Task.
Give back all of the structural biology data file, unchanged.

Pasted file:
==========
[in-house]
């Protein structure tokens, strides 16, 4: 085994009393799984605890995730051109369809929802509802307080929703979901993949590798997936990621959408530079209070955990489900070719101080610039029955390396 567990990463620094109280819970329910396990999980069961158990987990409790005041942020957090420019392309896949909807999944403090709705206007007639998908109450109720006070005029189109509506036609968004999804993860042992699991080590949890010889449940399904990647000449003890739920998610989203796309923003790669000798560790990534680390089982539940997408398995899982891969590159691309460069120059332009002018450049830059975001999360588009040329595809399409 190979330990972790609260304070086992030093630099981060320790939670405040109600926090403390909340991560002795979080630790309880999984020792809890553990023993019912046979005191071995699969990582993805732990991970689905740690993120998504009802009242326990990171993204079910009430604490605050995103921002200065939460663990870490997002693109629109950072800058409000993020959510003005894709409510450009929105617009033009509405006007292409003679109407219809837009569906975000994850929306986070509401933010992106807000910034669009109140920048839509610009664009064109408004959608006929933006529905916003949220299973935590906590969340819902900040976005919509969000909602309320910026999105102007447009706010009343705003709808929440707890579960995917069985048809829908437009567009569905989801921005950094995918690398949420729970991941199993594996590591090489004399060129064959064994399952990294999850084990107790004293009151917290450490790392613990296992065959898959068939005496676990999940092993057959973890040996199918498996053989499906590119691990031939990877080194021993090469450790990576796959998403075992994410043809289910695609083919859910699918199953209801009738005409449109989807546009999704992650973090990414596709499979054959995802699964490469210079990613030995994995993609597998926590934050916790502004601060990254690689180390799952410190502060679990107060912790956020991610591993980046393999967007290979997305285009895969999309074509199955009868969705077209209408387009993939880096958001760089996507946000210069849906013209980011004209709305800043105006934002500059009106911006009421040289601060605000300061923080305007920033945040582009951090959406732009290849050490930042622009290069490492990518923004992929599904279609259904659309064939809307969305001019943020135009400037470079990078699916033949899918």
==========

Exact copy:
[in-house]
């Protein structure tokens, strides 16, 4: 085994009393799984605890995730051109369809929802509802307080929703979901993949590798997936990621959408530079209070955990489900070719101080610039029955390396 567990990463620094109280819970329910396990999980069961158990987990409790005041942020957090420019392309896949909807999944403090709705206007007639998908109450109720006070005029189109509506036609968004999804993860042992699991080590949890010889449940399904990647000449003890739920998610989203796309923003790669000798560790990534680390089982539940997408398995899982891969590159691309460069120059332009002018450049830059975001999360588009040329595809399409 190979330990972790609260304070086992030093630099981060320790939670405040109600926090403390909340991560002795979080630790309880999984020792809890553990023993019912046979005191071995699969990582993805732990991970689905740690993120998504009802009242326990990171993204079910009430604490605050995103921002200065939460663990870490997002693109629109950072800058409000993020959510003005894709409510450009929105617009033009509405006007292409003679109407219809837009569906975000994850929306986070509401933010992106807000910034669009109140920048839509610009664009064109408004959608006929933006529905916003949220299973935590906590969340819902900040976005919509969000909602309320910026999105102007447009706010009343705003709808929440707890579960995917069985048809829908437009567009569905989801921005950094995918690398949420729970991941199993594996590591090489004399060129064959064994399952990294999850084990107790004293009151917290450490790392613990296992065959898959068939005496676990999940092993057959973890040996199918498996053989499906590119691990031939990877080194021993090469450790990576796959998403075992994410043809289910695609083919859910699918199953209801009738005409449109989807546009999704992650973090990414596709499979054959995802699964490469210079990613030995994995993609597998926590934050916790502004601060990254690689180390799952410190502060679990107060912790956020991610591993980046393999967007290979997305285009895969999309074509199955009868969705077209209408387009993939880096958001760089996507946000210069849906013209980011004209709305800043105006934002500059009106911006009421040289601060605000300061923080305007920033945040582009951090959406732009290849050490930042622009290069490492990518923004992929599904279609259904659309064939809307969305001019943020135009400037470079990078699916033949899918």